[RFC] Transactional CGroup task attachment

Balbir Singh balbir at linux.vnet.ibm.com
Fri Jul 11 09:12:39 PDT 2008

Paul Menage wrote:
> This is an initial design for a transactional task attachment
> framework for cgroups. There are probably some potential simplications
> that I've missed, particularly in the area of locking. Comments
> appreciated.
> The Problem
> ===========
> Currently cgroups task movements are done in three phases
> 1) all subsystems in the destination cgroup get the chance to veto the
> movement (via their can_attach()) callback
> 2) task->cgroups is updated (while holding task->alloc_lock)
> 3) all subsystems get an attach() callback to let them perform any
> housekeeping updates
> The problems with this include:
> - There's no way to ensure that the result of can_attach() remains
> valid up until the attach() callback, unless any invalidating
> operations call cgroup_lock() to synchronize with the change. This is
> fine for something like cpusets, where invalidating operations are
> rare slow events like the user removing all cpus from a cpuset, or cpu
> hotplug triggering removal of a cpuset's last cpu. It's not so good
> for the virtual address space controller where the can_attach() check
> might be that the res_counter has enough space, and an invalidating
> operation might be another task in the cgroup allocating another page
> of virtual address space.


> - It doesn't handle the case of the proposed "cgroup.procs" file which
> can move multiple threads into a cgroup in one operation; the
> can_attach() and attach() calls should be able to atomically allow all
> or none of the threads to move.
> - it can create races around the time of the movement regarding to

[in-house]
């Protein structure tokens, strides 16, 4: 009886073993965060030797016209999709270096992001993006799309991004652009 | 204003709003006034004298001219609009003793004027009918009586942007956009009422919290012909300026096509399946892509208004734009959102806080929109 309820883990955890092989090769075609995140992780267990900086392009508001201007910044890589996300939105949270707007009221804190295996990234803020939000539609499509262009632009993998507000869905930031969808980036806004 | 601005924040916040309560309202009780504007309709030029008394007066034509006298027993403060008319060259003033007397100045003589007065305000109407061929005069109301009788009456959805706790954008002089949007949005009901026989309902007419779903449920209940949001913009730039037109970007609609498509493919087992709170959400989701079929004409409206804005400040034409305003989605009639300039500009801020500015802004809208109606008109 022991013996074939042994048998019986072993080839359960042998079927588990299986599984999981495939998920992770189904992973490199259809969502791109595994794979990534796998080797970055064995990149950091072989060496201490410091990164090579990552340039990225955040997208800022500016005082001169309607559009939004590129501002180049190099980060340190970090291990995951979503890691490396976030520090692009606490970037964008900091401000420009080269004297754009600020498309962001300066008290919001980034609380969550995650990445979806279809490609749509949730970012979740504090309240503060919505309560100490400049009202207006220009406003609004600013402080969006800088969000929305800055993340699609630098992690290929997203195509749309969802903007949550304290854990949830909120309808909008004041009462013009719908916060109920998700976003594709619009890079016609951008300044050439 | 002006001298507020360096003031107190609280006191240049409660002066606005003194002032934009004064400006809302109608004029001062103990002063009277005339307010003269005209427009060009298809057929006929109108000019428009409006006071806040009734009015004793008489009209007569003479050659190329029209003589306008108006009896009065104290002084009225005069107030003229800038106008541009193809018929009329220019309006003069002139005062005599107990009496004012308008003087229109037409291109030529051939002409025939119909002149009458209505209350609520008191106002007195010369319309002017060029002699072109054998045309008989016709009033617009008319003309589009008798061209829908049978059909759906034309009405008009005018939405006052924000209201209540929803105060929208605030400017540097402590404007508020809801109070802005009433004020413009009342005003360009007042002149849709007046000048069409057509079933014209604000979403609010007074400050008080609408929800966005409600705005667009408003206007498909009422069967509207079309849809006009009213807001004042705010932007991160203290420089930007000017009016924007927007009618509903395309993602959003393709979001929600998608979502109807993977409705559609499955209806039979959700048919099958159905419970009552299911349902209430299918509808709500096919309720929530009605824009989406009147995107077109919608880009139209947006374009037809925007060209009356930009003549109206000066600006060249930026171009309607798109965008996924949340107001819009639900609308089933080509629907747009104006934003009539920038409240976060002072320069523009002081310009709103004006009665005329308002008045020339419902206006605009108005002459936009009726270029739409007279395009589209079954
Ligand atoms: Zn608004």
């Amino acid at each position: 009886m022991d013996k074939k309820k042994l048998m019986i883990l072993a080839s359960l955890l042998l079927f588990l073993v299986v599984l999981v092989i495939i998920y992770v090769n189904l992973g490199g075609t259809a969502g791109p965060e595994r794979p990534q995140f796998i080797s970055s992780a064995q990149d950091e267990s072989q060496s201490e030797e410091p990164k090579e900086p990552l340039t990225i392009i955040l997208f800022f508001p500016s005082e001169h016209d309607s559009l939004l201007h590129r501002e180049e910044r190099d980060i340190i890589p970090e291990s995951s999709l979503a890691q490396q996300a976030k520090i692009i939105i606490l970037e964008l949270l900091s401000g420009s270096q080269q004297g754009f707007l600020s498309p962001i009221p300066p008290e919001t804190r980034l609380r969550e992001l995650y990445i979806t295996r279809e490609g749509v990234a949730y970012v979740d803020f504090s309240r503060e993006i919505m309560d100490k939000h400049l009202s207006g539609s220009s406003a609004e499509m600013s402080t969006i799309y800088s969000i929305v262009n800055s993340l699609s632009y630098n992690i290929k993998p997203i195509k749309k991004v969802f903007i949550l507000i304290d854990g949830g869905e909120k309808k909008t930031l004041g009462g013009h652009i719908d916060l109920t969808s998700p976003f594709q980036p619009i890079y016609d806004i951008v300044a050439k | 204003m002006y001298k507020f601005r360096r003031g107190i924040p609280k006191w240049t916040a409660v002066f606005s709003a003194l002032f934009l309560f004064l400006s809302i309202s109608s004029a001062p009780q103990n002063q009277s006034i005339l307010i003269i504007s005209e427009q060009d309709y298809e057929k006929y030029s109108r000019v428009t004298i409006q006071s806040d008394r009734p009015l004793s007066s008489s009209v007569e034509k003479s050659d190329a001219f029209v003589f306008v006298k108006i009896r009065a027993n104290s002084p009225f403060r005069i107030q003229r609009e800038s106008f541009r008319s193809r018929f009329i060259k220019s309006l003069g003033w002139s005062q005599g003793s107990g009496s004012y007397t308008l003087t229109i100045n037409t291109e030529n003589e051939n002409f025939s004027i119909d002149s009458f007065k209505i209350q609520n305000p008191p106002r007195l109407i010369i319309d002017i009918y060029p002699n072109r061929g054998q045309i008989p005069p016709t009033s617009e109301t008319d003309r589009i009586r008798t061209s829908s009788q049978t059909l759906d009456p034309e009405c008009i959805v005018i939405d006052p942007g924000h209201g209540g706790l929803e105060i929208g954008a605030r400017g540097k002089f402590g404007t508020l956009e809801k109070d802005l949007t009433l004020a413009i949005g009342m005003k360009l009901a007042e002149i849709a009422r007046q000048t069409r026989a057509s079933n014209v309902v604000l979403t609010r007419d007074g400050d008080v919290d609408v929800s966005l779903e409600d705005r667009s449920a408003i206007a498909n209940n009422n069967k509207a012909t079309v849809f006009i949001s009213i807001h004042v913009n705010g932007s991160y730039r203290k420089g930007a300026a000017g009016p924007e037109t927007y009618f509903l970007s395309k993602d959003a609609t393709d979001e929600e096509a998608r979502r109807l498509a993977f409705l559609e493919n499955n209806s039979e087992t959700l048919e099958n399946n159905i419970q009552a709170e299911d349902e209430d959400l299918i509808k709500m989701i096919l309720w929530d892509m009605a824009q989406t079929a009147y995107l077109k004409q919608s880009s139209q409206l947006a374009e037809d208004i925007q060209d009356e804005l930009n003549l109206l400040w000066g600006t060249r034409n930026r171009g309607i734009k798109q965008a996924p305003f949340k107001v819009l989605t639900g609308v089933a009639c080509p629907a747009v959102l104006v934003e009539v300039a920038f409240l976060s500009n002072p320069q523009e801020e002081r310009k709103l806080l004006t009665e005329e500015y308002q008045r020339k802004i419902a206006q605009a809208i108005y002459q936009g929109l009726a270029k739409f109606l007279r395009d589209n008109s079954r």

> which cgroup a resource charge/uncharge should be assigned (e.g.
> between steps 2 and 3 new resource usage will be charged to the
> destination cgroup, but step 3 might involve migrating a charge equal
> to the task's resource usage from the old cgroup to the new, resulting
> in over/under-charges.
> Conceptual solution
> ===================
> In ideal terms, a solution for this problem would meet the following
> requirements:
> - support movement of an arbitrary set of threads between an arbitrary
> set of cgroups
> - allow arbitrarily complex locking from the subsystems involved so
> that they can synchronize against concurrent charges, etc
> - allow rollback at any point in the process
> But in practice that would probably be way more complex than we'd want
> in the kernel. We don't want to encourage excessively-complex locking
> from subsystems, and we don't need to support arbitrary task
> movements.
> (Hopefully!) Practical solution
> =============
> So here's a more practical solution, which hopefully catches the
> important parts of the requirements without being quite so complex.
> The restrictions are:
> - only supporting movement to one destination cgroup (in the same
> hierarchy, of course); if an entire process is being moved, then
> potentially its threads could be coming from different source cgroups
> - a subsystem may optionally fail such an attach if it can't handle
> the synchronization this would entail.
> - supporting moving either one thread, one entire thread group or (for
> the future) "all threads". This supports the existing "tasks" file,
> the proposed "procs" file and also allows scope for things like adding
> a subsystem to an existing hierarchy.
> - locking/checking performed in two phases - one to support sleeping
> locks, and one to support spinlocks. This is to support both
> subsystems that use mutexes to protect their data, and subsystems that
> use spinlocks